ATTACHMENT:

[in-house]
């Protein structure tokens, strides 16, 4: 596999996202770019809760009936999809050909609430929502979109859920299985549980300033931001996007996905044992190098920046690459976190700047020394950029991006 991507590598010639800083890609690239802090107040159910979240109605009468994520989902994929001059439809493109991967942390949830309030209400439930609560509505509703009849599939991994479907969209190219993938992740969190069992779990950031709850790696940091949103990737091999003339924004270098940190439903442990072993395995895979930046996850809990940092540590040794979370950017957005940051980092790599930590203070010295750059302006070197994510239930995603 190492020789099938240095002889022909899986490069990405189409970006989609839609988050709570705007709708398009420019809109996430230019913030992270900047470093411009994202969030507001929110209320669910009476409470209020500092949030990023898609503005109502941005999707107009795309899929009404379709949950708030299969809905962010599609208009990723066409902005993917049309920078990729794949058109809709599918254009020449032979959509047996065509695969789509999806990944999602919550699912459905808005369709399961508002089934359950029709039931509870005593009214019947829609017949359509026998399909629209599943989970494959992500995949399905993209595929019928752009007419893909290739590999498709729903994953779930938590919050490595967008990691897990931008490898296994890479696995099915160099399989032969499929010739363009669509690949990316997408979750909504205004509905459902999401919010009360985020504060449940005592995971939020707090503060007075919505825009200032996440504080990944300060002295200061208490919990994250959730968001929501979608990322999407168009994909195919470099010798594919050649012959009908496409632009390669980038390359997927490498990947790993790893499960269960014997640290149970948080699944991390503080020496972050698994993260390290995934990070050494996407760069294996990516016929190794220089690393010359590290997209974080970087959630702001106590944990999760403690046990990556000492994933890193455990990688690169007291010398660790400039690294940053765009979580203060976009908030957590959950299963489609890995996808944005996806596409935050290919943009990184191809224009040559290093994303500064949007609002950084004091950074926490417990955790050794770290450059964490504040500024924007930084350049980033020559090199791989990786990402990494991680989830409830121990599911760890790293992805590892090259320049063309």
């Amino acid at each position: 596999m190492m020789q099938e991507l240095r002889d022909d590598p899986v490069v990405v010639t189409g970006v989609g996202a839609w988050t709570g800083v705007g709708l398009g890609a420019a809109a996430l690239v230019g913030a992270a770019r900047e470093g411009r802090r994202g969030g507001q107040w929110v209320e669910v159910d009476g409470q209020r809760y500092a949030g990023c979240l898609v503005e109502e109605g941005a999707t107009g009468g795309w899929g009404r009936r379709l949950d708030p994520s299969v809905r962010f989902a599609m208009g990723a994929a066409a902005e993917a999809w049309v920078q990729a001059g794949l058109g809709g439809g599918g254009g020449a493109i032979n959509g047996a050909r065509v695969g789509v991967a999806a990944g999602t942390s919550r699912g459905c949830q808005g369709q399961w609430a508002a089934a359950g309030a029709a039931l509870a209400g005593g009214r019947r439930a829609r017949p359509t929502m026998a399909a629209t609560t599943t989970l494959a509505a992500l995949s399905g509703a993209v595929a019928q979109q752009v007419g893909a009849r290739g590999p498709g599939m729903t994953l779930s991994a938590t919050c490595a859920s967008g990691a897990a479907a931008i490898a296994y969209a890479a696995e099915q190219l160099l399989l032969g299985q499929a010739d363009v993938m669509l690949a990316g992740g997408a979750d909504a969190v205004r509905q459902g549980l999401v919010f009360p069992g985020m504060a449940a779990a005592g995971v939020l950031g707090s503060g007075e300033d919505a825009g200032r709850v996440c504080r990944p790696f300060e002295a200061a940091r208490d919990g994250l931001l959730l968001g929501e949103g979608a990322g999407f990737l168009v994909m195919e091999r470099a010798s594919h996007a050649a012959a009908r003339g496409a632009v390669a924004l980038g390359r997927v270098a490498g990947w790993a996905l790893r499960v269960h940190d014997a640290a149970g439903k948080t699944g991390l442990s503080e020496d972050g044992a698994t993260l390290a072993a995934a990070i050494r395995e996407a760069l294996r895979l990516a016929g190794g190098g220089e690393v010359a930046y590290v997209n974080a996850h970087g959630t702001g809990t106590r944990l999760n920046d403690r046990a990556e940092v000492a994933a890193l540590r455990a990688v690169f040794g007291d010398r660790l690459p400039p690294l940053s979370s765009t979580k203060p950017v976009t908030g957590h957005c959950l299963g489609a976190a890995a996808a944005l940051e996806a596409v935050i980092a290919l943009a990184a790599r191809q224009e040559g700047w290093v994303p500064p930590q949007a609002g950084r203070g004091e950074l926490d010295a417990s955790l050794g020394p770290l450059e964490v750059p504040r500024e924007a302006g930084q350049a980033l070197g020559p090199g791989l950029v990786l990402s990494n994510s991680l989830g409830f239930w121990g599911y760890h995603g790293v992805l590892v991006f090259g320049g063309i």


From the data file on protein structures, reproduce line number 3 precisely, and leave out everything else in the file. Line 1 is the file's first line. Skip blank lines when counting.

């Amino acid at each position: 596999m190492m020789q099938e991507l240095r002889d022909d590598p899986v490069v990405v010639t189409g970006v989609g996202a839609w988050t709570g800083v705007g709708l398009g890609a420019a809109a996430l690239v230019g913030a992270a770019r900047e470093g411009r802090r994202g969030g507001q107040w929110v209320e669910v159910d009476g409470q209020r809760y500092a949030g990023c979240l898609v503005e109502e109605g941005a999707t107009g009468g795309w899929g009404r009936r379709l949950d708030p994520s299969v809905r962010f989902a599609m208009g990723a994929a066409a902005e993917a999809w049309v920078q990729a001059g794949l058109g809709g439809g599918g254009g020449a493109i032979n959509g047996a050909r065509v695969g789509v991967a999806a990944g999602t942390s919550r699912g459905c949830q808005g369709q399961w609430a508002a089934a359950g309030a029709a039931l509870a209400g005593g009214r019947r439930a829609r017949p359509t929502m026998a399909a629209t609560t599943t989970l494959a509505a992500l995949s399905g509703a993209v595929a019928q979109q752009v007419g893909a009849r290739g590999p498709g599939m729903t994953l779930s991994a938590t919050c490595a859920s967008g990691a897990a479907a931008i490898a296994y969209a890479a696995e099915q190219l160099l399989l032969g299985q499929a010739d363009v993938m669509l690949a990316g992740g997408a979750d909504a969190v205004r509905q459902g549980l999401v919010f009360p069992g985020m504060a449940a779990a005592g995971v939020l950031g707090s503060g007075e300033d919505a825009g200032r709850v996440c504080r990944p790696f300060e002295a200061a940091r208490d919990g994250l931001l959730l968001g929501e949103g979608a990322g999407f990737l168009v994909m195919e091999r470099a010798s594919h996007a050649a012959a009908r003339g496409a632009v390669a924004l980038g390359r997927v270098a490498g990947w790993a996905l790893r499960v269960h940190d014997a640290a149970g439903k948080t699944g991390l442990s503080e020496d972050g044992a698994t993260l390290a072993a995934a990070i050494r395995e996407a760069l294996r895979l990516a016929g190794g190098g220089e690393v010359a930046y590290v997209n974080a996850h970087g959630t702001g809990t106590r944990l999760n920046d403690r046990a990556e940092v000492a994933a890193l540590r455990a990688v690169f040794g007291d010398r660790l690459p400039p690294l940053s979370s765009t979580k203060p950017v976009t908030g957590h957005c959950l299963g489609a976190a890995a996808a944005l940051e996806a596409v935050i980092a290919l943009a990184a790599r191809q224009e040559g700047w290093v994303p500064p930590q949007a609002g950084r203070g004091e950074l926490d010295a417990s955790l050794g020394p770290l450059e964490v750059p504040r500024e924007a302006g930084q350049a980033l070197g020559p090199g791989l950029v990786l990402s990494n994510s991680l989830g409830f239930w121990g599911y760890h995603g790293v992805l590892v991006f090259g320049g063309i």